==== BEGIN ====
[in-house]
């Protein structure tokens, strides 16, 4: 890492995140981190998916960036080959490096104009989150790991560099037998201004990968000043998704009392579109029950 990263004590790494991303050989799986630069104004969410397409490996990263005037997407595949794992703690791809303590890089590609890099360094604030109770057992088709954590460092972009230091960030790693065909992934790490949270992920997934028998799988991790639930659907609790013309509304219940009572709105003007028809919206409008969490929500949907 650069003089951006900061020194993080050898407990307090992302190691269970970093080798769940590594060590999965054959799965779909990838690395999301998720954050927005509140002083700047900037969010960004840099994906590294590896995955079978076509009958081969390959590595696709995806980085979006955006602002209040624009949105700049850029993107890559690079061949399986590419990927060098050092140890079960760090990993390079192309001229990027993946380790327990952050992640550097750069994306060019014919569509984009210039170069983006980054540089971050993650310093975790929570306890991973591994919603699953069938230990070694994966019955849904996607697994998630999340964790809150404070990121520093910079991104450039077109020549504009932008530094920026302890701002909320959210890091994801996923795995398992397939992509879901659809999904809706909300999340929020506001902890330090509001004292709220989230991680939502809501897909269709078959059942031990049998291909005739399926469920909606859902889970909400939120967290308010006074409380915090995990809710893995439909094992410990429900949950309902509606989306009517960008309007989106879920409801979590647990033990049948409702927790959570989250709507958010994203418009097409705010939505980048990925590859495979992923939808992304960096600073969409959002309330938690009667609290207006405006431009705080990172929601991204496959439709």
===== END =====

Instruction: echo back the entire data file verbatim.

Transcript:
[in-house]
């Protein structure tokens, strides 16, 4: 890492995140981190998916960036080959490096104009989150790991560099037998201004990968000043998704009392579109029950 990263004590790494991303050989799986630069104004969410397409490996990263005037997407595949794992703690791809303590890089590609890099360094604030109770057992088709954590460092972009230091960030790693065909992934790490949270992920997934028998799988991790639930659907609790013309509304219940009572709105003007028809919206409008969490929500949907 650069003089951006900061020194993080050898407990307090992302190691269970970093080798769940590594060590999965054959799965779909990838690395999301998720954050927005509140002083700047900037969010960004840099994906590294590896995955079978076509009958081969390959590595696709995806980085979006955006602002209040624009949105700049850029993107890559690079061949399986590419990927060098050092140890079960760090990993390079192309001229990027993946380790327990952050992640550097750069994306060019014919569509984009210039170069983006980054540089971050993650310093975790929570306890991973591994919603699953069938230990070694994966019955849904996607697994998630999340964790809150404070990121520093910079991104450039077109020549504009932008530094920026302890701002909320959210890091994801996923795995398992397939992509879901659809999904809706909300999340929020506001902890330090509001004292709220989230991680939502809501897909269709078959059942031990049998291909005739399926469920909606859902889970909400939120967290308010006074409380915090995990809710893995439909094992410990429900949950309902509606989306009517960008309007989106879920409801979590647990033990049948409702927790959570989250709507958010994203418009097409705010939505980048990925590859495979992923939808992304960096600073969409959002309330938690009667609290207006405006431009705080990172929601991204496959439709």